Review Article | Published:

The tumorigenicity of human embryonic and induced pluripotent stem cells

Nature Reviews Cancer volume 11, pages 268277 (2011) | Download Citation

Abstract

The unique abilities of human pluripotent stem cells to self-renew and to differentiate into cells of the three germ layers make them an invaluable tool for the future of regenerative medicine. However, the same properties also make them tumorigenic, and therefore hinder their clinical application. Hence, the tumorigenicity of human embryonic stem cells (HESCs) has been extensively studied. Until recently, it was assumed that human induced pluripotent stem cells (HiPSCs) would behave like their embryonic counterparts in respect to their tumorigenicity. However, a rapidly accumulating body of evidence suggests that there are important genetic and epigenetic differences between these two cell types, which seem to influence their tumorigenicity.

Key points

  • Human embryonic stem cells (HESCs) share cellular and molecular phenotypes with tumour cells and cancer cell lines. When injected into immunodeficient mice, HESCs form teratomas. The tumorigenicity of HESCs is a major hurdle, which must be confronted before the achievements from this field of research can be safely translated into the clinic.

  • Sharing with HESCs their basic properties of self-renewal and pluripotency, human induced pluripotent stem cells (HiPSCs) also share their tumorigenic traits. However, HESCs and HiPSCs are not identical, and a rapidly accumulating body of work suggests considerable differences between these two pluripotent cell types.

  • The transcription factors commonly used for reprogramming somatic cells into HiPSCs (OCT4, SOX2, MYC and krupple-like factor 4 (KLF4)) are highly expressed in various types of cancer. HiPSCs are commonly derived using integrating vectors, thus creating a risk for genetic alterations and for reactivation of the reprogramming factors at later stages.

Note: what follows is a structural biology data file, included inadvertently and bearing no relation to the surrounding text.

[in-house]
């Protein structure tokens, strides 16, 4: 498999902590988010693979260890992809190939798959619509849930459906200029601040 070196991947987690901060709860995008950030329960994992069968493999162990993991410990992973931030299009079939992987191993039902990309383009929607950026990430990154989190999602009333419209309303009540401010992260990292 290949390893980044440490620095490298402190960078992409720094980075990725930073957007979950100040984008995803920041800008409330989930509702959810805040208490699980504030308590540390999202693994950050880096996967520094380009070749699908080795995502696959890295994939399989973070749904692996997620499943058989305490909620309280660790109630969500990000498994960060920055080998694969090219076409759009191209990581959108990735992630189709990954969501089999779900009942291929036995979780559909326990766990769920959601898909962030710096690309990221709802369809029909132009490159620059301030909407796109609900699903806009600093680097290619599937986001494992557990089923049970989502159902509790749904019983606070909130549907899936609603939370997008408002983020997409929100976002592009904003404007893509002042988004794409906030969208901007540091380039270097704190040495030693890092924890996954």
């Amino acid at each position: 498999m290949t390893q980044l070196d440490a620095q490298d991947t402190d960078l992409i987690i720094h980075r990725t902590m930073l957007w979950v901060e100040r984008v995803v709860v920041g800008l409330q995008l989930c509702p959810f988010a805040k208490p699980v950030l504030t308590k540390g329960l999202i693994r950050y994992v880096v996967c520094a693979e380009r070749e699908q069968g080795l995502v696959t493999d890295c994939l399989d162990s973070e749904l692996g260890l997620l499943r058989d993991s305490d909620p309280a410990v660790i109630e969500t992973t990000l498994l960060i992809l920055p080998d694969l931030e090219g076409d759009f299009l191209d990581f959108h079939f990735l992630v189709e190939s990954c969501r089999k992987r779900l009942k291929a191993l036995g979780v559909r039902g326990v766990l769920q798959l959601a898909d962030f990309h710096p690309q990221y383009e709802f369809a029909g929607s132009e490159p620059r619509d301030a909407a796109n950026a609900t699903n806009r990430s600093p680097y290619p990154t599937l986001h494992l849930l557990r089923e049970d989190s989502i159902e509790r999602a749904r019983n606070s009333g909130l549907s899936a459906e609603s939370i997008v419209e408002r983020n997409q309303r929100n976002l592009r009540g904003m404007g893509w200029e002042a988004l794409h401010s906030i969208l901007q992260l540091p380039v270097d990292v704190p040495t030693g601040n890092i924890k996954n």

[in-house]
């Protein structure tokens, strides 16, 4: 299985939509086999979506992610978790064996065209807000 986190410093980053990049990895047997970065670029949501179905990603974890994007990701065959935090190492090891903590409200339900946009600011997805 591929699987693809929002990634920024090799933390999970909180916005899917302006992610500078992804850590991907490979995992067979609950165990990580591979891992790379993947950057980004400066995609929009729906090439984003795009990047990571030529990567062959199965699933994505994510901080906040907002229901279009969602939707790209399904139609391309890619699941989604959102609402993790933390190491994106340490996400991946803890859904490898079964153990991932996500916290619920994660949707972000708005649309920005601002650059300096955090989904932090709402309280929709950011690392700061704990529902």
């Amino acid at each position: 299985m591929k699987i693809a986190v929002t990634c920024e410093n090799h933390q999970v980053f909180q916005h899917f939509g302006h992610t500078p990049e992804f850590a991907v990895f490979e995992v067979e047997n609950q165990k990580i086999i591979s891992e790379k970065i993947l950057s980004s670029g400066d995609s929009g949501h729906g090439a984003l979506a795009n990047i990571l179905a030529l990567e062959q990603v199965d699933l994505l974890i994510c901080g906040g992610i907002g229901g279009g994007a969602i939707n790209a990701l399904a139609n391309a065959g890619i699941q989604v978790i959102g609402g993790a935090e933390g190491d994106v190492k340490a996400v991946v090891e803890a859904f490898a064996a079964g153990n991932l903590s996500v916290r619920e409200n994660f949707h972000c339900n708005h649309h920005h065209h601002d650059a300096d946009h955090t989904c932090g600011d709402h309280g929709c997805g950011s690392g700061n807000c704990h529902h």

• HiPSCs can acquire chromosomal aberrations, even more readily than HESCs. These can result from their somatic cells of origin, reprogramming stress and during culture adaptation. Aneuploidy of pluripotent stem cells has been suggested to increase their tumorigenicity.

  • Epigenetic differences between HESCs and HiPSCs also affect their tumorigenicity. The reprogramming process is often accompanied by epigenetic alterations. The epigenetic 'memory' of the cells might also contribute to their tumorigenicity.

  • Self-renewal is important for the tumorigenic traits of HESCs and HiPSCs, and cell cycle-related genes are crucial for an efficient reprogramming process. These genes are also involved in the genomic instability that characterizes pluripotent cells.

  • Owing to genetic and epigenetic causes, HiPSCs are more tumorigenic than HESCs, and harbour a risk for the development of teratocarcinomas and possibly somatic tumours.

  • In order to develop safe HESC- and HiPSC-based treatments, the tumorigenicity hurdle must be overcome. Three general strategies to cope with this risk have been suggested: terminal differentiation or complete elimination of residual pluripotent stem cells from culture; interfering with tumour-progression genes to prevent tumour formation from the residual pluripotent cells; and tumour detection and elimination after its initial formation in the patient's body.

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Acknowledgements

Studies by the authors, described in this Review, have been partially supported by funds from the Morasha-ISF (Grant No. 943/09) and Center of Excellence: The Legacy Heritage Fund Program of The Israel Science Foundation (Grant No. 1801/10). The authors would like to thank E. Meshorer and D. Ronen for critically reading the manuscript, and T. Golan-Lev for her assistance with the figures.

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  1. Stem Cell Unit, Department of Genetics, Silberman Institute of Life Sciences, The Hebrew University, Jerusalem 91904, Israel.

    • Uri Ben-David
    •  & Nissim Benvenisty

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The authors declare no competing financial interests.

Glossary

Teratoma

Benign tumour that is composed of differentiated tissues from all three germ layers.

Teratocarcinoma

Tumour composed of a mixture of differentiated tissues of the three germ layers. Contains foci of completely undifferentiated cells, called embryonal carcinoma cells, and is highly malignant.

Genomic imprinting

The expression of specific genes from either the maternal or the paternal allele.

CpG island shore

DNA sequence that flanks CpG islands.

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https://doi.org/10.1038/nrc3034